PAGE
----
from The American Heritage® Dictionary of the English Language, 4th Edition
- n. The size (5 by 7 3/4 inches) of book pages formed by folding single sheets from a printing press into 12 leaves each.
- n. A book composed of pages of this size.
from Wiktionary, Creative Commons Attribution/Share-Alike License
- n. A size of paper, so called because it is originally made by folding and cutting a single sheet from a printing press into 12 leaves; (5 by 7¾ inches): 6.5 to 7.5 inches high, approximately 4.5 inches wide.
- n. A sheet or page of that size
- n. A book having pages of that size
from the GNU version of the Collaborative International Dictionary of English
- adj. Having twelve leaves to a sheet
- n. A book consisting of sheets each of which is folded into twelve leaves; hence, indicating, more or less definitely, a size of a book; -- usually written 12mo or 12°.
from The Century Dictionary and Cyclopedia
- n. A size of page usually measuring, in the United States, about 5⅛ inches in width and 7⅔ inches in length, when the leaf is uncut, and corresponding to crown octavo of British publishers.
- n. A book composed of sheets which, when folded, form twelve leaves of this size.
- n. In music, the interval of a twelfth.
- Consisting of sheets folded into twelve leaves; having leaves or pages measuring about 5⅛ by 7⅔ inches. Often written 12mo or 12°.
_Inset_, the portion of a sheet cut off and inserted in folding certain sizes, such as duodecimo, &c. (see Fig. 4).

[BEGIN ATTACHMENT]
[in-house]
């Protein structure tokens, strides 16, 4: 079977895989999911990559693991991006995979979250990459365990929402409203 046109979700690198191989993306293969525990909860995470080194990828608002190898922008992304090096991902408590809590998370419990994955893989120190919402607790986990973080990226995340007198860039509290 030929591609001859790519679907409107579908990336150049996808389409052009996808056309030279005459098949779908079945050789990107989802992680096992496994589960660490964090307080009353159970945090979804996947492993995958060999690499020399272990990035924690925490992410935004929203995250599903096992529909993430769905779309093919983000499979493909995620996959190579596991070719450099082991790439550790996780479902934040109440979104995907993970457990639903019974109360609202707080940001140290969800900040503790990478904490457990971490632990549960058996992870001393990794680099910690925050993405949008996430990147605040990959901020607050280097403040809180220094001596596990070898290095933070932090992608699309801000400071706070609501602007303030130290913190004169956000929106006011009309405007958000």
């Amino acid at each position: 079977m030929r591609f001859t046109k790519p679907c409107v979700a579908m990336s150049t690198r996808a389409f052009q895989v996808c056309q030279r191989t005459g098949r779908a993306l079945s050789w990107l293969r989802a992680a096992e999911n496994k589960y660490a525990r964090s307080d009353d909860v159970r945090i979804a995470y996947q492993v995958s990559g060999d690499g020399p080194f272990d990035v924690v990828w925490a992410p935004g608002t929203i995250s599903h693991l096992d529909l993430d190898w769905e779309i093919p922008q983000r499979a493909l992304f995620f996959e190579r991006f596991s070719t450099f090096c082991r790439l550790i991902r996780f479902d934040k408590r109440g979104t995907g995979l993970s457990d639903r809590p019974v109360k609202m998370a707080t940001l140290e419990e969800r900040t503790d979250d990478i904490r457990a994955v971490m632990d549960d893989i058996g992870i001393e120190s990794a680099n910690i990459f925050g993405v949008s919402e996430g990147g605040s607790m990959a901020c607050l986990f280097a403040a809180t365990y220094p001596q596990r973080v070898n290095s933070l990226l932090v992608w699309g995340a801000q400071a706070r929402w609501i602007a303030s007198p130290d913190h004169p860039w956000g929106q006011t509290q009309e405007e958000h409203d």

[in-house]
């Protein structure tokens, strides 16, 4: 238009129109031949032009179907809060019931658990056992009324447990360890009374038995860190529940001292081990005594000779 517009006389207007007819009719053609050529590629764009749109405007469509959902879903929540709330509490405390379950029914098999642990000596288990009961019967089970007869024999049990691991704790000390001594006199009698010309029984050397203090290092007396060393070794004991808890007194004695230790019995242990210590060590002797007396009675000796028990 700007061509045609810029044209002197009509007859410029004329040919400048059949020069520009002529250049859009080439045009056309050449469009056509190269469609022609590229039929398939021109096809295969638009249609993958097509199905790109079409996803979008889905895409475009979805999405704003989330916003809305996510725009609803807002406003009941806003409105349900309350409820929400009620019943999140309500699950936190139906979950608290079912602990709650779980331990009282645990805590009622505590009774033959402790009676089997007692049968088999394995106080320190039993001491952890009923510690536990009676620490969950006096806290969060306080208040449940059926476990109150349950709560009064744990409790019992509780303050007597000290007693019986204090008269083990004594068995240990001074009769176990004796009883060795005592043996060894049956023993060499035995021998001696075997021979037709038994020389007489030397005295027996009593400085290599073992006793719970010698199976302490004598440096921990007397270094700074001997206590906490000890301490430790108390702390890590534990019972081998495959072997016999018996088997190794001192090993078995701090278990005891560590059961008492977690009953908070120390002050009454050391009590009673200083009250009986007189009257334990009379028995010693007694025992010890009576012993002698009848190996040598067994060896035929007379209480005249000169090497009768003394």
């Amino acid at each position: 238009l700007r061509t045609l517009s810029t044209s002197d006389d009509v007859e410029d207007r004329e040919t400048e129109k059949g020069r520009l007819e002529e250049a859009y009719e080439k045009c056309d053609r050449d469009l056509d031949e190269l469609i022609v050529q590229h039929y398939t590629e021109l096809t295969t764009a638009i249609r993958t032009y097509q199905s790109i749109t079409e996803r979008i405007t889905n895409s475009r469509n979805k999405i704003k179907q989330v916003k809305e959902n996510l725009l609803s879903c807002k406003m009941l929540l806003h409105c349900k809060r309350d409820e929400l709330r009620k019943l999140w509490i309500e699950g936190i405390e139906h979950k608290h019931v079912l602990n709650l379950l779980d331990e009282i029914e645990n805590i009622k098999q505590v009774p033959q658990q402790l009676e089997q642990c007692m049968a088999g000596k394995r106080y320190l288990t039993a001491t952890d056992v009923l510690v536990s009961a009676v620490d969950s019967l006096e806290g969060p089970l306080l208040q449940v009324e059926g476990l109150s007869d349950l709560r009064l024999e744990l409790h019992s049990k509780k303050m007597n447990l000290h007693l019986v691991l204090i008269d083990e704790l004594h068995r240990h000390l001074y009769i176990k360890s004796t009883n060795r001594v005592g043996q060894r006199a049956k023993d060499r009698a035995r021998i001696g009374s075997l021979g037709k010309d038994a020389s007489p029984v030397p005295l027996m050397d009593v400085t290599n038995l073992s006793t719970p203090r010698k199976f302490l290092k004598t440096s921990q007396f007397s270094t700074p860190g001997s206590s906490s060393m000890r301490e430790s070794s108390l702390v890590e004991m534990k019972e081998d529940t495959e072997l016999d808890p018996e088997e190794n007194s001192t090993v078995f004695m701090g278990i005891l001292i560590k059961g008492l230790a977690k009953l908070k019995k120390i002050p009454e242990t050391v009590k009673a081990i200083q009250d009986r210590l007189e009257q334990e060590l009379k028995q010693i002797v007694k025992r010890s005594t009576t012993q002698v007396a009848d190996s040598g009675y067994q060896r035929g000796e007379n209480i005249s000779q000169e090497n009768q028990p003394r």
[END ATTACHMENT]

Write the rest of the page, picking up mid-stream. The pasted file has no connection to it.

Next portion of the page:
A "duodecimo" sheet has the pages arranged as at fig. 4.
"duodecimo," &c. These names signify the number of folds, and consequently the number of leaves the paper has been folded into.
I recently picked up a copy of In Art or Instruction, a limited duodecimo-sized edition published in 1969 as a greeting to friends of Harcourt, Brace & World Inc. on the occasion of its fiftieth year.
The format … was that of a box or casket, the raw materials for which were provided by the specimen itself, made up in the form of a book – varying in size from folio to duodecimo – with the ‘front cover’ forming a sliding lid …
"Let no man," as Sterne says, "say, — I will write a duodecimo."
Histoire et description générale de la Nouvelle France, with Journal historique, 3 vols. in quarto, 6 vols. in duodecimo Paris, 1744.
Tross, Paris, 1866, in four duodecimo volumes, still the edition of choice.
The experience of reading a small duodecimo, designed to be held easily in one hand, differs considerably from that of reading a heavy folio propped up on a book stand.
Come down to the duodecimo size instantly, Mr. Hood.
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